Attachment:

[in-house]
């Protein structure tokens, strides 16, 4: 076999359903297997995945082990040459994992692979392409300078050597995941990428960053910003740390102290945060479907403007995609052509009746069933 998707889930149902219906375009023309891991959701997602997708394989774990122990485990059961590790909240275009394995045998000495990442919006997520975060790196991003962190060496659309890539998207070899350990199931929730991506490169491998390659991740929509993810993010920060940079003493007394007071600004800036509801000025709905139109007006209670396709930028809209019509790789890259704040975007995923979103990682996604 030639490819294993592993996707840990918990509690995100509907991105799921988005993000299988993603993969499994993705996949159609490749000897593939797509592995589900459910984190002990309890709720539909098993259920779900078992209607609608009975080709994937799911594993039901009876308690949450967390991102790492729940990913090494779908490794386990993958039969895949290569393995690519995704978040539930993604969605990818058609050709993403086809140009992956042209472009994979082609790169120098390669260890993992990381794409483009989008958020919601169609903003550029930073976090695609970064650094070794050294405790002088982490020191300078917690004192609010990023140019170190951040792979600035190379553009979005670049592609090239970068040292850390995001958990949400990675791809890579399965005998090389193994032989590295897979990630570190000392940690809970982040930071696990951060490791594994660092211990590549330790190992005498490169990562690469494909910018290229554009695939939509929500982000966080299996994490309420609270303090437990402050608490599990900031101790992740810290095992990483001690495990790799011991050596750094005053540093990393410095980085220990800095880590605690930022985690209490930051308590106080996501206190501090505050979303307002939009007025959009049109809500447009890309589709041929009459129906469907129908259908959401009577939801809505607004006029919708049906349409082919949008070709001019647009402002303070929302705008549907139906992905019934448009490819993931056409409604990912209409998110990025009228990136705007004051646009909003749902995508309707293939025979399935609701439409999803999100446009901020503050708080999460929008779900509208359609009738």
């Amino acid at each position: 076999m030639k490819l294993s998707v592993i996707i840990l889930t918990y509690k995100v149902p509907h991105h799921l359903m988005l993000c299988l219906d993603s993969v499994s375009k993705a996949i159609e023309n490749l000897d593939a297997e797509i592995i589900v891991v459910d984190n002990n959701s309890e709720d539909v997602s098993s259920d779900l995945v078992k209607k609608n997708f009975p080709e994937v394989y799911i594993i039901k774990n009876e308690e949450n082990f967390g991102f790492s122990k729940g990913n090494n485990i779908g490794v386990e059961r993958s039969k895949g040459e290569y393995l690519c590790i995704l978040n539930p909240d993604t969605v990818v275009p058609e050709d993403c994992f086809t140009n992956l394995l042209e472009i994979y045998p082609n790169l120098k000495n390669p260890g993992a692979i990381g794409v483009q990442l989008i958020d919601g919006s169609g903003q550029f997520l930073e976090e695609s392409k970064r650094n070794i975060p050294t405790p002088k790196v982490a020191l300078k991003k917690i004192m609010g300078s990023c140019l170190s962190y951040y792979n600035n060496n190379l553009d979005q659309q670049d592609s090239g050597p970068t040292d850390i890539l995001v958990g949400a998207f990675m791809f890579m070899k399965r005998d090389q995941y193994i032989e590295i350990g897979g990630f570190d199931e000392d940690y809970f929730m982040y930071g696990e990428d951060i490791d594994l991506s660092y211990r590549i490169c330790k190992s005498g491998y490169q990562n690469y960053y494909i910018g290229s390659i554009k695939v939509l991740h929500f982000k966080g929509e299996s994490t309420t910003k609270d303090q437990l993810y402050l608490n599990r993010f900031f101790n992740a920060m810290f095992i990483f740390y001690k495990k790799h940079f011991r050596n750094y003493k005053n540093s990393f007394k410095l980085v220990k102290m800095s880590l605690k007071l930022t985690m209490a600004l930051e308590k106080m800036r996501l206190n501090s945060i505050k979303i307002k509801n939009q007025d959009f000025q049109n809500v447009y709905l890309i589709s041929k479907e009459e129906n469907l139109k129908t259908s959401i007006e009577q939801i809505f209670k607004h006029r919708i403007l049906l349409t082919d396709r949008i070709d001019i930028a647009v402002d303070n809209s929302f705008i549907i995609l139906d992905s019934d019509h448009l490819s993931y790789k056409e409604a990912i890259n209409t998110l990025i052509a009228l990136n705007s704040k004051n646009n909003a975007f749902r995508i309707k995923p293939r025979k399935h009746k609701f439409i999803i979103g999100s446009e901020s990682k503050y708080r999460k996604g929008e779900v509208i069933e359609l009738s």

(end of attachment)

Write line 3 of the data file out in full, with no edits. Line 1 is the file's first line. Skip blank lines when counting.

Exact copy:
């Amino acid at each position: 076999m030639k490819l294993s998707v592993i996707i840990l889930t918990y509690k995100v149902p509907h991105h799921l359903m988005l993000c299988l219906d993603s993969v499994s375009k993705a996949i159609e023309n490749l000897d593939a297997e797509i592995i589900v891991v459910d984190n002990n959701s309890e709720d539909v997602s098993s259920d779900l995945v078992k209607k609608n997708f009975p080709e994937v394989y799911i594993i039901k774990n009876e308690e949450n082990f967390g991102f790492s122990k729940g990913n090494n485990i779908g490794v386990e059961r993958s039969k895949g040459e290569y393995l690519c590790i995704l978040n539930p909240d993604t969605v990818v275009p058609e050709d993403c994992f086809t140009n992956l394995l042209e472009i994979y045998p082609n790169l120098k000495n390669p260890g993992a692979i990381g794409v483009q990442l989008i958020d919601g919006s169609g903003q550029f997520l930073e976090e695609s392409k970064r650094n070794i975060p050294t405790p002088k790196v982490a020191l300078k991003k917690i004192m609010g300078s990023c140019l170190s962190y951040y792979n600035n060496n190379l553009d979005q659309q670049d592609s090239g050597p970068t040292d850390i890539l995001v958990g949400a998207f990675m791809f890579m070899k399965r005998d090389q995941y193994i032989e590295i350990g897979g990630f570190d199931e000392d940690y809970f929730m982040y930071g696990e990428d951060i490791d594994l991506s660092y211990r590549i490169c330790k190992s005498g491998y490169q990562n690469y960053y494909i910018g290229s390659i554009k695939v939509l991740h929500f982000k966080g929509e299996s994490t309420t910003k609270d303090q437990l993810y402050l608490n599990r993010f900031f101790n992740a920060m810290f095992i990483f740390y001690k495990k790799h940079f011991r050596n750094y003493k005053n540093s990393f007394k410095l980085v220990k102290m800095s880590l605690k007071l930022t985690m209490a600004l930051e308590k106080m800036r996501l206190n501090s945060i505050k979303i307002k509801n939009q007025d959009f000025q049109n809500v447009y709905l890309i589709s041929k479907e009459e129906n469907l139109k129908t259908s959401i007006e009577q939801i809505f209670k607004h006029r919708i403007l049906l349409t082919d396709r949008i070709d001019i930028a647009v402002d303070n809209s929302f705008i549907i995609l139906d992905s019934d019509h448009l490819s993931y790789k056409e409604a990912i890259n209409t998110l990025i052509a009228l990136n705007s704040k004051n646009n909003a975007f749902r995508i309707k995923p293939r025979k399935h009746k609701f439409i999803i979103g999100s446009e901020s990682k503050y708080r999460k996604g929008e779900v509208i069933e359609l009738s």